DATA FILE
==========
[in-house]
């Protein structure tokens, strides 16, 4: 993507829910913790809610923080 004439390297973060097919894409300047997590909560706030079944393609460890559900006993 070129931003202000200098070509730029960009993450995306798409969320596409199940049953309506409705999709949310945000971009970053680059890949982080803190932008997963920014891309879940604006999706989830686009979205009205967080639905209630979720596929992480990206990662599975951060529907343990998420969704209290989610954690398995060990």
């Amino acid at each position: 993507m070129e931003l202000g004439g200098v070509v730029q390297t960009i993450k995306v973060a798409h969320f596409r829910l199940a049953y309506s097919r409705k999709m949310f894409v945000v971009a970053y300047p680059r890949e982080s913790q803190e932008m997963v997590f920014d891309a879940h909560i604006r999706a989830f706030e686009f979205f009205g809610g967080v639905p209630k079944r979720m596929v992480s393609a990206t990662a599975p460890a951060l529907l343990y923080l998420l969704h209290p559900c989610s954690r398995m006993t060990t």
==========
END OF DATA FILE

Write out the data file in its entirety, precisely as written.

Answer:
[in-house]
């Protein structure tokens, strides 16, 4: 993507829910913790809610923080 004439390297973060097919894409300047997590909560706030079944393609460890559900006993 070129931003202000200098070509730029960009993450995306798409969320596409199940049953309506409705999709949310945000971009970053680059890949982080803190932008997963920014891309879940604006999706989830686009979205009205967080639905209630979720596929992480990206990662599975951060529907343990998420969704209290989610954690398995060990």
């Amino acid at each position: 993507m070129e931003l202000g004439g200098v070509v730029q390297t960009i993450k995306v973060a798409h969320f596409r829910l199940a049953y309506s097919r409705k999709m949310f894409v945000v971009a970053y300047p680059r890949e982080s913790q803190e932008m997963v997590f920014d891309a879940h909560i604006r999706a989830f706030e686009f979205f009205g809610g967080v639905p209630k079944r979720m596929v992480s393609a990206t990662a599975p460890a951060l529907l343990y923080l998420l969704h209290p559900c989610s954690r398995m006993t060990t």